Page:United States Statutes at Large Volume 19.djvu/671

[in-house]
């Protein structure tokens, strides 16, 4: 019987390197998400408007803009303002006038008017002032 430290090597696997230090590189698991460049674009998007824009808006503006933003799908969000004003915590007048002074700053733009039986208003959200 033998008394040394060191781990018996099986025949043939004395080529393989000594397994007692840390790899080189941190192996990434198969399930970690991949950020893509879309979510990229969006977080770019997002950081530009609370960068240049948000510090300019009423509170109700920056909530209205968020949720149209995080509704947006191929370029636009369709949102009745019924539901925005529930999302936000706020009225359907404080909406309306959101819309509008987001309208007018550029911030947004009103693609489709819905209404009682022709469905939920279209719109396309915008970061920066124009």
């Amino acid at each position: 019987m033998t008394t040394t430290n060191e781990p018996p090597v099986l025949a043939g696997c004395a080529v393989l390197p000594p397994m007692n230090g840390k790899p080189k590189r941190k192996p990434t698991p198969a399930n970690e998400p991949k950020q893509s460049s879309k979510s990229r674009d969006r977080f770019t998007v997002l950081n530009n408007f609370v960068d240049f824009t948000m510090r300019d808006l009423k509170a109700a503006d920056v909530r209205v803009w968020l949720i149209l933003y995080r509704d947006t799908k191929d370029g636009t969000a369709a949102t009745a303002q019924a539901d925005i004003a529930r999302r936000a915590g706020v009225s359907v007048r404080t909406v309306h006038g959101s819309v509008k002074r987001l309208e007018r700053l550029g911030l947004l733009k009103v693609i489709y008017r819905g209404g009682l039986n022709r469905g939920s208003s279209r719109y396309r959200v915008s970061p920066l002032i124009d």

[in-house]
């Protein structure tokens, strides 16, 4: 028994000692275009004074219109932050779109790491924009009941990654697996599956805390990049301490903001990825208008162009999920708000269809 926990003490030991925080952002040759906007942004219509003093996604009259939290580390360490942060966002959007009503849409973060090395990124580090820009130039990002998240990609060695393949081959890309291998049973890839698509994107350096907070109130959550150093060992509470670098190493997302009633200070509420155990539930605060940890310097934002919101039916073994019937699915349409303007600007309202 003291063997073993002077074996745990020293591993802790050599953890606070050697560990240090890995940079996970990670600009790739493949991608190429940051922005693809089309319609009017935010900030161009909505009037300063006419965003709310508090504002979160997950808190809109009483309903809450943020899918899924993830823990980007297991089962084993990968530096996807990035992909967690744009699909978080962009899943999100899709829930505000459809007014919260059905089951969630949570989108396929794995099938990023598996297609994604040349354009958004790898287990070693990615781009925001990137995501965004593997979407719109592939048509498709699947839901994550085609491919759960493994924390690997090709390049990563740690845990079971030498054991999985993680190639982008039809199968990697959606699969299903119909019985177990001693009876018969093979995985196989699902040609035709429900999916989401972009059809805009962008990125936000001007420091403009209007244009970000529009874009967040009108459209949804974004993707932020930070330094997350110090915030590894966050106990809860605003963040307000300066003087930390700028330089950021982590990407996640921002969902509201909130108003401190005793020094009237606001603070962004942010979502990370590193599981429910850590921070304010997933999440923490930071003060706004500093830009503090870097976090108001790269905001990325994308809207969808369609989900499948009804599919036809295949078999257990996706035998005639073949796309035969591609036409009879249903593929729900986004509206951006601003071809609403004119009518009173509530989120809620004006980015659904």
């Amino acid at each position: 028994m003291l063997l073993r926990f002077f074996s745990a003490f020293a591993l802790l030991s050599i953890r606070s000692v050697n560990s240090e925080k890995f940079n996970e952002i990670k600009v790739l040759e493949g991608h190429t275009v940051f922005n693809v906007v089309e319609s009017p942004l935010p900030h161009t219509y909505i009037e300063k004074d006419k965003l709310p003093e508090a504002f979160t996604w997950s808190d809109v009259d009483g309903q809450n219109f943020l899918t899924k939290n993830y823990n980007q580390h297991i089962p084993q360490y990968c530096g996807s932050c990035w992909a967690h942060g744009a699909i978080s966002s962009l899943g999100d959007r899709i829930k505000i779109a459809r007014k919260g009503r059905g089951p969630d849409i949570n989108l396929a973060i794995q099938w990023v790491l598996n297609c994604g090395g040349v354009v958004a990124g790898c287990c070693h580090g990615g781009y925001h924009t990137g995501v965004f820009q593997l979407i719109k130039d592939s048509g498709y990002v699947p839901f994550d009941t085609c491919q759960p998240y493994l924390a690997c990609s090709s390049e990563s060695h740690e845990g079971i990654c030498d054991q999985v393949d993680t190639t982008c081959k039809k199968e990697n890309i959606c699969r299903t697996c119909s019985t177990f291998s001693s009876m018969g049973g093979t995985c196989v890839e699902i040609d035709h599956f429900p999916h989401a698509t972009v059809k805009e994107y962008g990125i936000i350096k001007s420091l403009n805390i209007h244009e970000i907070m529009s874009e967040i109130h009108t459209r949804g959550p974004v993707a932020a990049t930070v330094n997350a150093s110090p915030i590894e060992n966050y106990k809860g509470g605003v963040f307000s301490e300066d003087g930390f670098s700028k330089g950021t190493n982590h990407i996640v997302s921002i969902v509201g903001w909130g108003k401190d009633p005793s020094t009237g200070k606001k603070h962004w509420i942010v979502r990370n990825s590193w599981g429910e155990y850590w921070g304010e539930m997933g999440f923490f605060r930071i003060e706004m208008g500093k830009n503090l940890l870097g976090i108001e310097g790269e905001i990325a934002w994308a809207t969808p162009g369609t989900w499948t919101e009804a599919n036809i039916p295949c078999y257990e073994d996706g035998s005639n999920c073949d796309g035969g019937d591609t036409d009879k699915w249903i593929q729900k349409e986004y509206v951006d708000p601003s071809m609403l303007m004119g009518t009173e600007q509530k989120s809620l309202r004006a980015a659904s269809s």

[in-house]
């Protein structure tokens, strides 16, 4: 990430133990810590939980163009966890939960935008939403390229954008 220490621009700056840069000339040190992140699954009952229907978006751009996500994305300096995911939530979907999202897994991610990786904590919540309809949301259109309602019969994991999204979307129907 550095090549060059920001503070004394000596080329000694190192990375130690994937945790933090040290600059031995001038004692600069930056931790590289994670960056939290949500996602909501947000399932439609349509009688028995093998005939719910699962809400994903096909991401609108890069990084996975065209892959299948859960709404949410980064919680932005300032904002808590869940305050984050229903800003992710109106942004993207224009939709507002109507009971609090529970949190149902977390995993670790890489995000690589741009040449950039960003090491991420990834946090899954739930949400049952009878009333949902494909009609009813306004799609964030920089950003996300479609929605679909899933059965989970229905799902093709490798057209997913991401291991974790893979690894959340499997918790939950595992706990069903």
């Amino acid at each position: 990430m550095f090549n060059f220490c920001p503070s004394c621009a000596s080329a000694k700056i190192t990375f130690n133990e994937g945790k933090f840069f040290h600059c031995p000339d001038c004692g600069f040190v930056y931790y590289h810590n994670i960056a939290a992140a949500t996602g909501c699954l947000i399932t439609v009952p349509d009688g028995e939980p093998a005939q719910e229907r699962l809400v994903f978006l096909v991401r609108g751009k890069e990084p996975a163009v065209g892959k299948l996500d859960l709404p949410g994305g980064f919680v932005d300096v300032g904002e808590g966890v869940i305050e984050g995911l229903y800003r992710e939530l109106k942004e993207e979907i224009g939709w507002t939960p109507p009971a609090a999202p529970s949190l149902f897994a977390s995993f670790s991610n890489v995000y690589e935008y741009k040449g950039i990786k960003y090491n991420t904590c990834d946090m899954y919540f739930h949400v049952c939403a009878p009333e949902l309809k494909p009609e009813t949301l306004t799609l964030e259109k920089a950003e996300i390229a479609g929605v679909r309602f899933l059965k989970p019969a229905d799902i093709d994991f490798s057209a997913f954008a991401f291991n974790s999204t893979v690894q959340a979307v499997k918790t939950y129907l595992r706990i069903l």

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GONVENTION WITH BERMUDA, Aug. 9 and 29, 1876. 645 Postal Convention between the United States of America and Bermuda. 1gété1g- 9 and 99, The undersigned, being thereunto duly authorized by their respective —_ governments, have agreed upon the following articles, establishing and regulating the exchange of correspondence between the United States of America and Bermuda.: r Anrrorn I. { There shall be an exchange of mails between the United States of Exclwuge of ‘Axnerica and Bermuda, by such means of transportation as are now, ”"’·‘l*‘· or shall hereafter be, established with the approval of the respective Post Departments of the two countries, comprising letters, and manu- `script subject by the laws of either country to letter rate of postage, newspapers, books, printed matter of every kind, sheets of music, engravings,l1thographs, photographs, drawings, maps, and plans originating in either country and addressed to and deliverable in the other country. Each office shall make its own arrangements for, and at its own cost pay the expense of, the intermediate sea-transportation of the mails which it despatches to the other. Anrrcrn II. New York shall be the office of exchange on the side of the United Offices of ¢>><- States, and Hamilton shall be the office of exchange on the side of °h’“‘g°· Bermuda, for all mails transmitted between the two countries under this arrangement; and all mail matter transmitted in either direction between the respective ofdces of exchange shall be forwarded in closed bags or pouches, under seal, addressed to the corresponding exchange oflice. ‘ The two Post Departments may at any time discontinue either of said offices of exchange or establish others. Anmioui IIL The standard weight for the single rate of postage and rule of pro— Standard weights gressm stan be; M ¤¤==~irm==*¤~·· 1. For letters or manuscripts subject by law to letter rate of postage, fifteen grammes, (one half ounce avoirdupois.) 2. For all other correspondence mentioned in the first article, that which each country shall adopt for the mails which it despatches to the other, adapted to the convenience and habits of its interior administration. But each country shall give notice to the other of the standard weight it adopts, and of any subsequent change thereof. The weight stated by the despatchin g exchange office shall always be accepted, except in cases of manifest error. Anrronn IV. No accounts shall be kept between the Post Office Departments of the Imc ¢;¤¤<>¤¤t¤ ’¤¤ two countries, on the international correspondence, written or printed, bs °P · exchanged between them; but each country shall levy, collect, and retain to its own use, the following postal charges, viz: